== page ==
‘Fiorente’ was selected from seedlings obtained by controlled pollination of U. pumila S.10 with U. minor C.02. Resistance to DED was verified by checking symptoms after artificial inoculations in two different years on 10 3-years-old rooted cuttings. ‘Fiorente’ is monocormic and shows exceptionally rapid growth, significantly greater than the other cultivars cultivated at the same site, suggesting that it could also be used for timber or biomass production. Its habit is conical with pronounced apical dominance, a result of the limited lateral branching on the developing shoots of the current season’s growth. The crown is therefore slender and columnar. The name ‘Fiorente’ means ‘‘flourishing’’ and was chosen because of the tree’s fast and lush growth, and also because it recalls the ancient name of the city of Florence (Florentia, Fiorenza, Firenze). The main advantage in using ‘Fiorente’ is its resistance to DED, in addition it shows exceptional rapid growth and an elegant shape. ‘Fiorente’, therefore, could be used for both ornamental and productive aims. It should also be noted that strong winds have not injured any of this selection. Inventors: Mittempergher Lorenzo, Santini Alberto, Ferrini Fabio, Fagnani Alberto N° First Deposit: RM 2006 NV 000005 Date First Deposit: 02/05/2006 N° European patent: 2008/0667 Date European Deposit: 28/03/2008 Bibliographic Reference: Santini, A.; Fagnani, A.; Ferrini, F.; Ghelardini, L.; Mittempergher, L. 2007. ‘Fiorente’ and ‘Arno’ Elm trees. Hortscience. 42: 712–714.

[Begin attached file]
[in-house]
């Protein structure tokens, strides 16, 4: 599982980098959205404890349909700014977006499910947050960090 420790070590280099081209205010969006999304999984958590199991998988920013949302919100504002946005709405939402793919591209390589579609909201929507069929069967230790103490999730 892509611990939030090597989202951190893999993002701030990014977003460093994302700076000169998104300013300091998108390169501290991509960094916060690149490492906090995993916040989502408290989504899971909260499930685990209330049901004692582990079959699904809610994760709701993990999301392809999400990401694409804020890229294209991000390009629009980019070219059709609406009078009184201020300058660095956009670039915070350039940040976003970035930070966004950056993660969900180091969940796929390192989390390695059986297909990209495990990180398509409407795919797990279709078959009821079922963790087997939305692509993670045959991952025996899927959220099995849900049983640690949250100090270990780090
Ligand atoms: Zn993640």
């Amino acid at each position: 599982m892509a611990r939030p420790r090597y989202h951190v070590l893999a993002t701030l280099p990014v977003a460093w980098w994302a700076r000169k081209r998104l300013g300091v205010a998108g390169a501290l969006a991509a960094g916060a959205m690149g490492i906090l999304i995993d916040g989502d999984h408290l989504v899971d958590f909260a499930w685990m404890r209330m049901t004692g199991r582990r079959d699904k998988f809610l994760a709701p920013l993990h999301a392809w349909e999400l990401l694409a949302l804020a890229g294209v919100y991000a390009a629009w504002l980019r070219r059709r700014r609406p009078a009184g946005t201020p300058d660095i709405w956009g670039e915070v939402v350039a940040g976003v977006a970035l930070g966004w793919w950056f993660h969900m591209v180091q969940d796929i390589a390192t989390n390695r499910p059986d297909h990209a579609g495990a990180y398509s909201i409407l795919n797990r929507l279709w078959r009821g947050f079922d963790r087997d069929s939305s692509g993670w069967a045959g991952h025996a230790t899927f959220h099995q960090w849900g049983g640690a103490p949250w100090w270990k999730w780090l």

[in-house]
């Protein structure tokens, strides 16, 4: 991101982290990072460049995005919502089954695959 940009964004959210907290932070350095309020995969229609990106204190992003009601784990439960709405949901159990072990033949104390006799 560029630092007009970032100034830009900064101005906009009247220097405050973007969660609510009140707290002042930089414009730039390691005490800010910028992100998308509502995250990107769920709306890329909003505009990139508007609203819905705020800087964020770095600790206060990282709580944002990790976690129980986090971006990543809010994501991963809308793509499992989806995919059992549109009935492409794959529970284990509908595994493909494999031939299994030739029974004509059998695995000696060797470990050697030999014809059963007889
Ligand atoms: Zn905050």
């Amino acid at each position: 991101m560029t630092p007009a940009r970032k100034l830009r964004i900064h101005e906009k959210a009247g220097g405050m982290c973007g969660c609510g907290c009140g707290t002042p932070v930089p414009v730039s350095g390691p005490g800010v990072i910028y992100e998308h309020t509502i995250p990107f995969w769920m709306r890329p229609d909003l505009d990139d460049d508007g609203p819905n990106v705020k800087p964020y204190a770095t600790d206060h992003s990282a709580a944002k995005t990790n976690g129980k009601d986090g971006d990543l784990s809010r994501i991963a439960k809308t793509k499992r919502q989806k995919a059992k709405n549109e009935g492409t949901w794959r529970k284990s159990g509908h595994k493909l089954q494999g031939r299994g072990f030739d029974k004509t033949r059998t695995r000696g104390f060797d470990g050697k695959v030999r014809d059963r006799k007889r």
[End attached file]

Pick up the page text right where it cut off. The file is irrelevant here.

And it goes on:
Ulmus ‘Morfeo’, an elm cultivar resistant to Dutch elm disease (DED)
‘Morfeo’ was selected from seedlings obtained by controlled pollination of the Heybroek’s ‘405’ hybrid elm [(U. glabra x U. minor) x U. minor] with an individual of U. chenmoui. ‘Morfeo’ is a robust, fast-growing tree able to freestand at a very early age; in optimal conditions, it achieved annual increments of 164 cm in height and 2.5 cm in stem diameter. From data obtained in the comparative trial, ‘Morfeo’ growth is more strongly influenced by environment than other clones, showing a marked preference for the deep alluvial soils According to the detailed observations made in southern England (Brookes 2010), it also grew rapidly and adapted well to the maritime, winterwet climate where temperatures are moderated by the gulfstream. The crown is narrow-vase shaped with ascending branches. The stem commences forking at between 1.5 and 2 m from the ground. The levels of resistance to DED did not differ significantly from those of ‘Sapporo Autumn Gold’ but were much higher than those of ‘Commelin’ during the inoculation year. Until 2010, ‘Morfeo’ ramets were regularly propagated, planted and checked for symptoms of DED, but not one showed wilting or dieback and their susceptibility to elm leaf beetle has been shown to be lower than that of U. minor and U. pumila. It should also be noted that in England, Atlantic gales have not damaged any of this selection, and that root system has developed strongly to give exemplary resistance to wind rock (Brookes 2010). The tree readily suckers from the roots after 4–5 years. Inventors: Santini Alberto, Pecori Francesco, Ferrini Fabio N° European deposit: 2011/0223 Date of European Deposit: 02/04/2011 Santini, A.; Pecori, F.; Pepori, A.; Brookes, A. 2012. ‘Morfeo’ elm: a new variety resistant to Dutch elm disease. Forest Pathology 42: 171-176.